W hen a series of grisly murders in Warsaw in linked to the disappearance of a Russian physicist with a portable atomic bomb, an FBI agent is sent to help the investigation, and the race is on to find the bomb before it ends up in the wrong hands.

It’s 1992 in Warsaw, Poland, and the communist era has recently ended.

Grisly murders, originally attributed to rival mafias, suddenly become an international case when radiation is detected on the third victim’s hands. Immediately it’s feared that all three victims have been couriers smuggling nuclear material out of the defunct Soviet Union. The new Solidarity government asks for help, and the FBI sends Agent Jay Porter to assist in the investigation.

When Jay learns that a Russian physicist who designed a suitcase-sized atomic bomb is missing, the race is on to find him—and the bomb—before it ends up in the hands of a delusional Serbian general. That delusional general is Dravko Mladic, head of Yugoslavia’s Secret Service, who is determined to reestablish an independent Serbia. To that end, he has been smuggling weapons from Poland, and that has caught the attention of the CIA, which sends Kurt Crawford to Warsaw to investigate.

Not-so-coincidentally, General Mladic has been in Warsaw each time a courier has been murdered, which makes him the lead suspect. Jay and Kurt team up to trap him.

On his flight to Poland, Jay’s suitcase was lost, but that problem has a fortuitous outcome: he meets Lilka, who works at the airport. They start to date. Due to an acute housing shortage, Lilka is forced to live with her abusive ex-husband, Jacek, a truck driver for one of the mafias.

Jacek has been transporting Mladic’s weapons to Yugoslavia, and he picked up the three murdered couriers at the Russian border. He also deals drugs. In exchange for border passes, he supplies heroin to Basia Husarska, a high-ranking police officer who happens to be Jay’s counterpart in the Polish police.

Basia is lovers with General Mladic. Theirs is an old affair that he rekindled with promises to make her ‘queen of Serbia’ in exchange for facilitating his weapons smuggling. However, once Mladic knows the fourth courier has made it out of Russia with the portable bomb, he dumps her. She decides to double-cross him. She intercepts Jacek when he returns from the border with the missing Russian physicist. They kill him and take the bomb, intending to extort a pay-off from Mladic. For his part, Mladic believes the Russian—the fourth courier—has simply been delayed.

General Mladic may be lovers with Basia, but he is also a closeted homosexual. He struggles to resist his urges and fails. Basia knows this, and as part of her strategy to keep him in town until she can figure out what to do, she encourages him to enjoy pleasures he’s denied at home while waiting for the missing courier. Jay and Kurt, also wanting to keep Mladic from departing, convince the U.S. Ambassador to host a cocktail party for him the next evening.

Kurt learns from a local operative that Mladic is likely to show up at a gay baths. Gay himself, Kurt goes to the baths hoping to encounter Mladic, and does. He seduces the general, and convinces him to take him back to his hotel room, suggesting a sexual act that plays right into Mladic’s narcissistic fetishes. While in his room, Kurt sees an unusual steamer suitcase.

At the Ambassador’s party the following night, Jay and Kurt play out an elaborate deception. Of course Mladic is shocked to see Kurt, who laughs off their sexual encounter as a pleasurable coincidence. The CIA man then passes himself off as an arms dealer for Uncle Sam’s ‘shadow’ foreign policy and promises a supply of American weapons to support the General’s struggle for an independent Serbia. When Jay joins the party, he describes the murder of the fourth courier, and Mladic realizes that he’s been double-crossed.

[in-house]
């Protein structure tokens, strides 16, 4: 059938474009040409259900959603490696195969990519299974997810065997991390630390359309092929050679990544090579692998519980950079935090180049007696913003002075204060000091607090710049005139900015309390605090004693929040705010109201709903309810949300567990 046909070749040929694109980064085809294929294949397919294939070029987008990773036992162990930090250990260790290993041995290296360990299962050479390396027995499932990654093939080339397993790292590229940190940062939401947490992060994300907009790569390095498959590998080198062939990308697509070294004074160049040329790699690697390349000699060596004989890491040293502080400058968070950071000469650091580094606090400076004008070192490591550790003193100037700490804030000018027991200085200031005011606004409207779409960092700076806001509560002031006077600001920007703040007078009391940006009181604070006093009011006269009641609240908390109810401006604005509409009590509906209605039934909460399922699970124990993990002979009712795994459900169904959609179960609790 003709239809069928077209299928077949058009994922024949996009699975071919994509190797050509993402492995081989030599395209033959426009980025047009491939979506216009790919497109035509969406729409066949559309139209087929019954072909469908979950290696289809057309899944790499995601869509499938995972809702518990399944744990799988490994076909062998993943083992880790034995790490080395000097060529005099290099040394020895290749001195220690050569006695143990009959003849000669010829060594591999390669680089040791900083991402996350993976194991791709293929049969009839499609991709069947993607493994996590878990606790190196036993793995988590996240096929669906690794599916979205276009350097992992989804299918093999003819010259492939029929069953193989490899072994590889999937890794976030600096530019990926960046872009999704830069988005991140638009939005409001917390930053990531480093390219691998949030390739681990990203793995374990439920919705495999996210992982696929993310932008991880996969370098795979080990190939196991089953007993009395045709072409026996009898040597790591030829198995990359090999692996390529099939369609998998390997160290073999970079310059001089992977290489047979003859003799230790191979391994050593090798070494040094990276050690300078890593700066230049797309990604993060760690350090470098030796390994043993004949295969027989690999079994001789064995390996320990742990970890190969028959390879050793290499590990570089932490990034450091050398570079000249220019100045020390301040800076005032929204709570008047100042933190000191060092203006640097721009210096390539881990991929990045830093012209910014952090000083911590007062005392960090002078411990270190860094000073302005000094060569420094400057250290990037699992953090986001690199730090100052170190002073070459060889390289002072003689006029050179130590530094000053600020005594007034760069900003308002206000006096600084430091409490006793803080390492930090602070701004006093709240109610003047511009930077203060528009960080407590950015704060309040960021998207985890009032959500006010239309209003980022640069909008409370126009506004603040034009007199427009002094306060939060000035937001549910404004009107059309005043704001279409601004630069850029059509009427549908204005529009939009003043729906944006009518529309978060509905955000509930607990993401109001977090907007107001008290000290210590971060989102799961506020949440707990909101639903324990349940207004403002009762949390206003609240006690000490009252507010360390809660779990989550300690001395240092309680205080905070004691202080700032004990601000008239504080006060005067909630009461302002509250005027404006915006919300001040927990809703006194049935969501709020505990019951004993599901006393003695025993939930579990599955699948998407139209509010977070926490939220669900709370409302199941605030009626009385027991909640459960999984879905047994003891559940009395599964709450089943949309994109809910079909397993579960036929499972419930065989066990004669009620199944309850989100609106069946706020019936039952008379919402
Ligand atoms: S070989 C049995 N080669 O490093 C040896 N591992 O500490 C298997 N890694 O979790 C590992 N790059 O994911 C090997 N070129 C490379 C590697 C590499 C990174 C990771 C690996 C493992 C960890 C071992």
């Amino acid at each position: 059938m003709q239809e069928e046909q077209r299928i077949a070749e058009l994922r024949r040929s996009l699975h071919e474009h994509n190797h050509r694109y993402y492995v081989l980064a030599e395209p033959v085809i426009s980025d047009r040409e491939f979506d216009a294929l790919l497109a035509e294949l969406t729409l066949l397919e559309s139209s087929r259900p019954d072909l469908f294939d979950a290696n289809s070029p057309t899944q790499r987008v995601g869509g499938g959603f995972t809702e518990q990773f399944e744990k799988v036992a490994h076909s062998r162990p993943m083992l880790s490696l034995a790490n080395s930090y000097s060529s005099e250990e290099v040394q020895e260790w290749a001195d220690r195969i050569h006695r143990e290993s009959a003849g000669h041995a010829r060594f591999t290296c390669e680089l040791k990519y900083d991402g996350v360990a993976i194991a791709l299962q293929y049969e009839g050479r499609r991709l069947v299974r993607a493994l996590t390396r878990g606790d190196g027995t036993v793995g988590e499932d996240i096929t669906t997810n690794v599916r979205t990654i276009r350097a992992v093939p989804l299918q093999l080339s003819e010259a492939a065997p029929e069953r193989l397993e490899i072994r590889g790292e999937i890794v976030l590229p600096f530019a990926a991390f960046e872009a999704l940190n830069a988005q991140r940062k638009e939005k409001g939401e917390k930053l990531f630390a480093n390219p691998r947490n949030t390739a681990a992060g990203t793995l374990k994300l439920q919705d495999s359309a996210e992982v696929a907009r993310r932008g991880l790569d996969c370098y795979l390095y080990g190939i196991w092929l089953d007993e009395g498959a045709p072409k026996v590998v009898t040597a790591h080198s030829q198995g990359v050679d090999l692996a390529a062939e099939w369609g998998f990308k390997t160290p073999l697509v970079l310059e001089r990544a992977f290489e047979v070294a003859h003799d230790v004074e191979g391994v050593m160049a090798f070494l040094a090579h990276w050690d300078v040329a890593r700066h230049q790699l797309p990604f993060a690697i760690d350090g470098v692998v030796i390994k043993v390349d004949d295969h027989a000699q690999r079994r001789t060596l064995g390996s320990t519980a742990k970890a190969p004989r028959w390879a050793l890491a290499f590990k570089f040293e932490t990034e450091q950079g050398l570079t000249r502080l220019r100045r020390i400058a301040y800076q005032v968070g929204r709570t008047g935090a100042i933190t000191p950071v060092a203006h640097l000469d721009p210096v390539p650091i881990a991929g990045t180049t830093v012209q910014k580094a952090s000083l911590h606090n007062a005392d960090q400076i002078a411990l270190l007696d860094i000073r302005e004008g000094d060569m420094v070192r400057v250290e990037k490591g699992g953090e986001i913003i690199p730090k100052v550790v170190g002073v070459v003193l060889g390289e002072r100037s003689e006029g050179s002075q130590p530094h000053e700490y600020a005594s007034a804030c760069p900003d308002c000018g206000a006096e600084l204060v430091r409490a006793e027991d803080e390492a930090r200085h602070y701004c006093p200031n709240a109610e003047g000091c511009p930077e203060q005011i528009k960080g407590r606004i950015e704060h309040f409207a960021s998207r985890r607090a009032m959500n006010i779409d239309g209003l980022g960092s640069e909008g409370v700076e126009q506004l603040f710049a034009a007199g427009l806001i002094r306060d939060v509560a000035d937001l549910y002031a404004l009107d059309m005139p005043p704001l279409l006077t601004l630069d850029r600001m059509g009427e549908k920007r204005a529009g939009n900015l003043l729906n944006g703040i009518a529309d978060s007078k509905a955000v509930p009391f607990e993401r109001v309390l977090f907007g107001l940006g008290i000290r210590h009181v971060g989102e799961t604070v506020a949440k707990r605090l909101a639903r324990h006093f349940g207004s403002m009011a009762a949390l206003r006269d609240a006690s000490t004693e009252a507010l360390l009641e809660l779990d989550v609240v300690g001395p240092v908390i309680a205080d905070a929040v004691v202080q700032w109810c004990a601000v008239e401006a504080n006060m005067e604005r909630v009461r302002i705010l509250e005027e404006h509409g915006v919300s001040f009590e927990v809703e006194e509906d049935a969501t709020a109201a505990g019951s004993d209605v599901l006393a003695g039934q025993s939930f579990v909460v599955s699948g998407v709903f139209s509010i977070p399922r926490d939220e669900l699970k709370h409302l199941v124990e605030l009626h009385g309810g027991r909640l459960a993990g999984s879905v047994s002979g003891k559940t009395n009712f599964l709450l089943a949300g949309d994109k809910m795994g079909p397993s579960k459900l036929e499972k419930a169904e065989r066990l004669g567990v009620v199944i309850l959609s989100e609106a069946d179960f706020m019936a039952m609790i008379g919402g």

Later that night, Kurt and Mladic hook up again at the baths. In the course of some heavy sex, Mladic, believing Kurt to be his new benefactor, betrays Basia.

When Lilka describes a mysterious suitcase that Jacek brought home, Jay realizes it matches Kurt’s description of the suitcase in Mladic’s room. He reasons that an exchange had been planned—money for bomb—using identical suitcases, and Jacek still has the bomb. He breaks into Jacek and Lilka’s apartment intending to steal it.

Jacek arrives home unexpectedly. He kidnaps Jay and takes him to his mechanic’s shed. He summons Basia and Mladic to make the exchange. Jay, meanwhile, manages to get a message to Kurt, who comes to rescue him at the shack. There’s a firefight and Jacek is killed. Basia and Mladic flee. She takes the steamer suitcase full of money and he has the bomb.

Kurt and Jay race to the airport to stop Mladic. Too late: he’s already beyond passport control, and besides, he has diplomatic immunity. Kurt grabs a newspaper, holds it up for Mladic to see, and throws him a lewd kiss. Mladic understands: Kurt will out him. It will be his ruin, and the ruin of his grand plans for Serbia.

After takeoff, Mladic, overwrought with despair, decides to end it all right there. He grabs his suitcase from the overhead compartment and tries to detonate the bomb. Instead, dozens of lipstick tubes explode from it! It’s a practical joke played by the Russian physicist. Everyone laughs at him and he crumples into his seat. He’s arrested when his plane lands.

Back home, Basia knows her crimes will be exposed. She can’t imagine any future for herself. She flings Mladic’s million dollars in the air. As it rains down on her, she intentionally overdoses.

The investigation is over. Jay and Lilka bid a sad farewell.